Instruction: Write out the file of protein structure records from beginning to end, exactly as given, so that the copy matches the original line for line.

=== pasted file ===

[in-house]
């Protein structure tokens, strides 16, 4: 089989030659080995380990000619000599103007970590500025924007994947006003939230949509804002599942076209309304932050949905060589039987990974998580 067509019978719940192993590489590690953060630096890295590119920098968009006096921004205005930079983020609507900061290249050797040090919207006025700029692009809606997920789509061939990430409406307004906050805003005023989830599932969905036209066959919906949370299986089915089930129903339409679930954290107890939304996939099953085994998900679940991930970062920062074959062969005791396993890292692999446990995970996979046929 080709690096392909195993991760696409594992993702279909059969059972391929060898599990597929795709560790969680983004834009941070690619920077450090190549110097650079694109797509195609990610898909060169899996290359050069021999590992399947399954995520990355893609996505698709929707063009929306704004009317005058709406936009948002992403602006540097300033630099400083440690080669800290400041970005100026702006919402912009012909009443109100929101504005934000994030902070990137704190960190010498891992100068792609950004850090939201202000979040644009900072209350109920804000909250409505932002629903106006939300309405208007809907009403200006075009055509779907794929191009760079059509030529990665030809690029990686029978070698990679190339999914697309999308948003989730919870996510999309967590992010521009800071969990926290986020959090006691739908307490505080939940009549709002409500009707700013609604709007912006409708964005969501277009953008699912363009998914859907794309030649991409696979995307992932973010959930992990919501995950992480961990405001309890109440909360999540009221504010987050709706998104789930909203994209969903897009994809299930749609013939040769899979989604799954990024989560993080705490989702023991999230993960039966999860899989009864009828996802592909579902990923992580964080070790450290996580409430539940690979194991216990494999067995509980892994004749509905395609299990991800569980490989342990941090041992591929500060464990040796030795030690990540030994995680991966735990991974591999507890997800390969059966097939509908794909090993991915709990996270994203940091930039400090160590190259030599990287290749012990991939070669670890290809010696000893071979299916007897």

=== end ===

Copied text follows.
[in-house]
């Protein structure tokens, strides 16, 4: 089989030659080995380990000619000599103007970590500025924007994947006003939230949509804002599942076209309304932050949905060589039987990974998580 067509019978719940192993590489590690953060630096890295590119920098968009006096921004205005930079983020609507900061290249050797040090919207006025700029692009809606997920789509061939990430409406307004906050805003005023989830599932969905036209066959919906949370299986089915089930129903339409679930954290107890939304996939099953085994998900679940991930970062920062074959062969005791396993890292692999446990995970996979046929 080709690096392909195993991760696409594992993702279909059969059972391929060898599990597929795709560790969680983004834009941070690619920077450090190549110097650079694109797509195609990610898909060169899996290359050069021999590992399947399954995520990355893609996505698709929707063009929306704004009317005058709406936009948002992403602006540097300033630099400083440690080669800290400041970005100026702006919402912009012909009443109100929101504005934000994030902070990137704190960190010498891992100068792609950004850090939201202000979040644009900072209350109920804000909250409505932002629903106006939300309405208007809907009403200006075009055509779907794929191009760079059509030529990665030809690029990686029978070698990679190339999914697309999308948003989730919870996510999309967590992010521009800071969990926290986020959090006691739908307490505080939940009549709002409500009707700013609604709007912006409708964005969501277009953008699912363009998914859907794309030649991409696979995307992932973010959930992990919501995950992480961990405001309890109440909360999540009221504010987050709706998104789930909203994209969903897009994809299930749609013939040769899979989604799954990024989560993080705490989702023991999230993960039966999860899989009864009828996802592909579902990923992580964080070790450290996580409430539940690979194991216990494999067995509980892994004749509905395609299990991800569980490989342990941090041992591929500060464990040796030795030690990540030994995680991966735990991974591999507890997800390969059966097939509908794909090993991915709990996270994203940091930039400090160590190259030599990287290749012990991939070669670890290809010696000893071979299916007897």